After passing the online assessment centre, the interview is the next big thing to tackle! There are some usual interview questions you can get, like “Why should we hire you?“, “What are your greatest strengths?” or perhaps “What are your biggest weaknesses?“. In this article, I focus on one of the hardest sets of questions, the behavioral-based questions, and how you can give structured answers to them thanks to the STAR method!

And of course, questions can go the other way around! Make sure at the end of the interview to also ask the recruiter smart questions to further showcase your suitability.

What are behavioral-based questions?

Behavioral or experience-based questions are based on the idea that past behavior can predict future action. Interviewers ask questions about how job situations were handled in the past. What the interviewer wants to hear with those questions is a story of how and why you did something. The goal is to understand how your previous actions can show specific knowledge, skills, and abilities required for that particular position.

Examples of behavioral-based questions:

  • Tell me about a goal you set and reached and how you achieved it. (time management)
  • Tell me about a time when you had to be creative to solve a problem. (adaptability)
  • Can you give me an example of a time when you felt dissatisfied with your work? (motivation and values)
  • Tell me about a time when you had to say “no.” (communication)
  • Tell me about a time when you collaborated with others who were different than you. (teamwork)
  • Tell me about a time when you disagreed with a supervisor. (conflict resolution)

You need to make extensive research about the company and understand their culture is a good way to prepare for these questions. Do they favor teamwork or single accomplishments? Do they prefer open and clear communication or have a more careful approach? Once you have this information, you can then look for examples from your life that would reflect their working style.

How can you apply the STAR method in interviews when answering these questions?

Let’s start by the definition. The STAR Method is a technique used by interviewers to gather all the relevant information about a specific capability that a certain job requires. Here we can look through your STAR questions.

It has a straightforward format and is divided into 4 sections:

  • Situation
  • Task
  • Action
  • Result


If the recruiter is asking about an example in which you showed and proved your leadership skills, think of one you had in the past, which had a positive outcome. It doesn’t need to be work-related as long as it is relevant.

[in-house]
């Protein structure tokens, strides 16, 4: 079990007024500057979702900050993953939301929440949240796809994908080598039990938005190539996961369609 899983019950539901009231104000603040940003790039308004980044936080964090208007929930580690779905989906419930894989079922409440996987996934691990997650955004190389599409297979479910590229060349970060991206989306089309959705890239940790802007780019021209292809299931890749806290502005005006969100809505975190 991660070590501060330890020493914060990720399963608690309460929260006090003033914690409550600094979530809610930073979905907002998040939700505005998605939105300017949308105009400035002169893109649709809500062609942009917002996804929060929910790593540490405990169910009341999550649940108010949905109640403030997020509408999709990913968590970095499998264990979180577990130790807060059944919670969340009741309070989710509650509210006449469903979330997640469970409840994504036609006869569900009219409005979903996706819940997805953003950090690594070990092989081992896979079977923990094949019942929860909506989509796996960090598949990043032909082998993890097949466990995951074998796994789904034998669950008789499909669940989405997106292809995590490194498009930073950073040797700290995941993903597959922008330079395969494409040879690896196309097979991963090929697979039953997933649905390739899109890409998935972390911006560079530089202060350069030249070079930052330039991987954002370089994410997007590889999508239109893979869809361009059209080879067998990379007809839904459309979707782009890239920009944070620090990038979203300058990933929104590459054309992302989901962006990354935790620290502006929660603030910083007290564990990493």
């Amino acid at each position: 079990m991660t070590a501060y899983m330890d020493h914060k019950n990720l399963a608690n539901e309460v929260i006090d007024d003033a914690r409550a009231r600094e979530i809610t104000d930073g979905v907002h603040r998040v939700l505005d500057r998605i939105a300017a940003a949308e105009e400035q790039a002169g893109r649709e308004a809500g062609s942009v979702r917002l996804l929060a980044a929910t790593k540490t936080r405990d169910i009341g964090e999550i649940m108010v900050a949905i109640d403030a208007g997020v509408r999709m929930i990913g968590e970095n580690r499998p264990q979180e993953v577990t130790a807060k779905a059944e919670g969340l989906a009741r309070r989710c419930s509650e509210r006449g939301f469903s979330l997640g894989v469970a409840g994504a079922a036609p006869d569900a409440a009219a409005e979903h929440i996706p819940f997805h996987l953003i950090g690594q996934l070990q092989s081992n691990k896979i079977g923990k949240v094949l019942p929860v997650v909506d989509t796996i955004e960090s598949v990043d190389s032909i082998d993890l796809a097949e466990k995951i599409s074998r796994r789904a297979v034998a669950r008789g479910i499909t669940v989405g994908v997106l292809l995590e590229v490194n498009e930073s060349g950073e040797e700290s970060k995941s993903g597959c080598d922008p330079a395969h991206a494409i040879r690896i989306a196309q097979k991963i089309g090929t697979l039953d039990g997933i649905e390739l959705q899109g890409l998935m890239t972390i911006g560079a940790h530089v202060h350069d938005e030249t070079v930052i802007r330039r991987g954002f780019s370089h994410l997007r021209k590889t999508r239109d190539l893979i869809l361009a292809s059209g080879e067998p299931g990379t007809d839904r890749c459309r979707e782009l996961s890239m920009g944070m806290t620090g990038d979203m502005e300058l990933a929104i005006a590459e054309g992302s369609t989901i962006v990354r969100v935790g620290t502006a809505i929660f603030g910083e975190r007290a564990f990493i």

Give the interviewer enough context about the situation. Remember to include: who, what, where, when and how.

  • Example: “In my last role as team leader, there was a point in time when my team was short-staffed and facing a significant backlog of work. The managers were setting unrealistic deadlines, which was causing stress for my team. We were under a lot of pressure to increase productivity”



Describe the task/responsibility you had in that situation. Keep it specific but concise. Make sure to highlight any specific challenges you faced.

  • Example: “As a team leader, it was my role not only to ensure I set up reasonable deadlines /workload for my team and kept my team motivated, but also that the targets that were unrealistic, considering we were understaffed, were adjusted together with the management.”


This is the part where you describe exactly what you did. How did you complete the task you were assigned?

This part of your answer requires the most in depth description as this is what largely indicates your fitness for a role (initiative, teamwork, leadership, dedication, etc.)

  • Example: “I set up a formal process including a project timeline/workload distribution among other teams that helped set better expectations. I scheduled weekly meetings with the managers to discuss my team stress levels and share progress updates. I also kept my team informed of the new processes so they knew issues were being addressed.”


Share what the outcome of the situation was and how you specifically contributed to that outcome. What did you accomplish? What did you learn? What were the results of your actions?

  • Example: “By providing more transparency into my team’s processes and setting better expectations with the managers, we were able to re-prioritize the tasks and complete everything in our backlog. With the new project timeline/work distribution, we were able to complete our tasks 2 days ahead of schedule for the following month. I learned just how important it is to communicate clearly across teams.”



Recruiters have many questions to choose from, and some of the most famous ones are the behavioral interview questions. But what are these exactly and how can you give the best answers? That’s exactly how the STAR interview technique will help you show you have the right capabilities for the startup job!

In the beginning, the STAR interview method for answering behavioral interview questions might seem very difficult to implement. But with practice, it will feel a lot more natural and you will become more comfortable over time. Also, make sure your answers are honest and share only positive results!

For the STAR methodology, consider writing your examples down and practicing saying them out loud. Having at least three to five experiences will ensure you are able to deliver a confident and precise response no matter what the question is.

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